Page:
Where as I am not shy to admit that I have a disability and to raise awareness by talking about it I do not want to be, and fight against being, a walking representation of sight loss. I am a teenage girl, who loves words, series box-sets, Doc Marten boots and the colour yellow. However, to the outside world I am seen regularly as 'the blind girl' but I refuse to think about myself in that way. I am Imi and I am visually impaired. Not: 'A visual impaired person who happens to be called Imi'. This article is my personal opinion on my own situation only, I know a lot of people who shine with confidence and the colour of a cane makes no difference to. 

A picture of me raising my new cane in a sword like manner.Anyway, I ordered the cane in yellow because I thought it would be fun and look nice. Nothing more to it than when someone buys a pair of shoes. A mobility aid is something which you use a lot, and so why should you use something you don't feel comfortable with? In my opinion it isn't anything more than a freedom of choice and if you are happy using a white cane then good on you! The cane that lives in school to get me to and from science is a large, stiff and clunky white cane. When people see me walk towards them they will a) move out of the way and b) be reminded of the fact I am visually impaired. I don't think using a coloured cane affects this much because anyone sweeping for objects and navigating with a cane clearly has some kind of difficulty in seeing. The only thing that it adds for me is personality, which is something that sometimes people forget I have in the midst of my disability. And although I still have a white cane, and I understand the situations where it's representation to my sight loss is valuable, I am proud of the fact I have made a choice which will make me more confident in my appearance. I would encourage anyone struggling with the image of being a cane user to try a coloured cane because it could make a huge difference to your self esteem. The canes are available from phone order from RNIB and custom orders are available from QAC.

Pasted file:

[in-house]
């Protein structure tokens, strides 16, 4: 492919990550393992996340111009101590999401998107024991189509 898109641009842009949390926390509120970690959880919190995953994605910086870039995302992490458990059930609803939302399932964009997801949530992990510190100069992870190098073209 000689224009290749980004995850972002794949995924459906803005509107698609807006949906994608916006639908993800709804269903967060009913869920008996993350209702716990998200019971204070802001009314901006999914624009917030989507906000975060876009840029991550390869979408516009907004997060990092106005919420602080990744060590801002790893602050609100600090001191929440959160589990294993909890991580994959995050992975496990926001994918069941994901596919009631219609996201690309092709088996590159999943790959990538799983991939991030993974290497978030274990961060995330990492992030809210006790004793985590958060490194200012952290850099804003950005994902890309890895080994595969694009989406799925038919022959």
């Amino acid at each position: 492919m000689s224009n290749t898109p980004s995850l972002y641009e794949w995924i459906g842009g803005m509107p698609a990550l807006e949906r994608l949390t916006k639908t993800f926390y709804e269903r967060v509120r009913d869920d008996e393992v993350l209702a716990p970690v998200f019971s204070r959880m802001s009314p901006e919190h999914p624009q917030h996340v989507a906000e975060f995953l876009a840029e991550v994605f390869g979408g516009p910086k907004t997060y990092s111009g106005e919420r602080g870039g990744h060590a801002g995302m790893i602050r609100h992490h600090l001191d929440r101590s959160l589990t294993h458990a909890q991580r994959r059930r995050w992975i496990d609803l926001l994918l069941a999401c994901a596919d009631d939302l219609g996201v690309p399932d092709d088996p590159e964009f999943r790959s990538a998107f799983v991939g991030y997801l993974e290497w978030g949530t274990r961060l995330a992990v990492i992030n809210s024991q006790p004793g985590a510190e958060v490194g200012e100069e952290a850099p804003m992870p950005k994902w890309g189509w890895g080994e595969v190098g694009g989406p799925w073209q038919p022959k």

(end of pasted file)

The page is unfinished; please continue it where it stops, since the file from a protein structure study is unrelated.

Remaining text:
Monday, 1 April 2013

Camp NaNoWriMo April 2013










Today is the first day of Camp NaNoWriMo, and the start of a new challenge. National Novel Writing Month (or NaNoWriMo) ritually takes place in November every year. Participants challenge themselves to write a fifty thousand word novel in one month. The quality may be questionable, the morale may be low at times, but you can't fault the commitment of the NaNoWriMo troopers. I've never taken part in the event, though my best friend did it last year with concerning side effects. She became invisible, a slave to her keyboard, and ever since has been permanently addicted to writing. She beat NaNoWriMo though, and has an awesome t-shirt to prove it.

I know what you are thinking, no I haven't lost my calander or been living under a rock, I am aware it is not November. However the people at The Office of Letters and Light (the NaNoWriMo wizards) have caught on to the fact that people like my friend start getting withdrawal symptoms from the challenge around spring time. That's why they put in camp NaNoWriMo, it's exactly the same challenge but this event takes place throughout April and another during July. I was planning on doing the July camp, but I am pretty busy anyway in July and wanted something to liven up my april. I also have a bleak hope that spending time writing will draw me away from Facebook (which I despise the concept of more and more everyday).

So here I go, with one idea, and 50,000 words ahead of me! I've got several youtube playlists full of instrumental songs, perfect for writing, and plenty of teabags! I have found my cabin mates, a trusty group who are also casting aside their april in the name of creativity. I plan to blog or vlog my progress during the challenge. Good luck to any other NaNoWriMo-ers!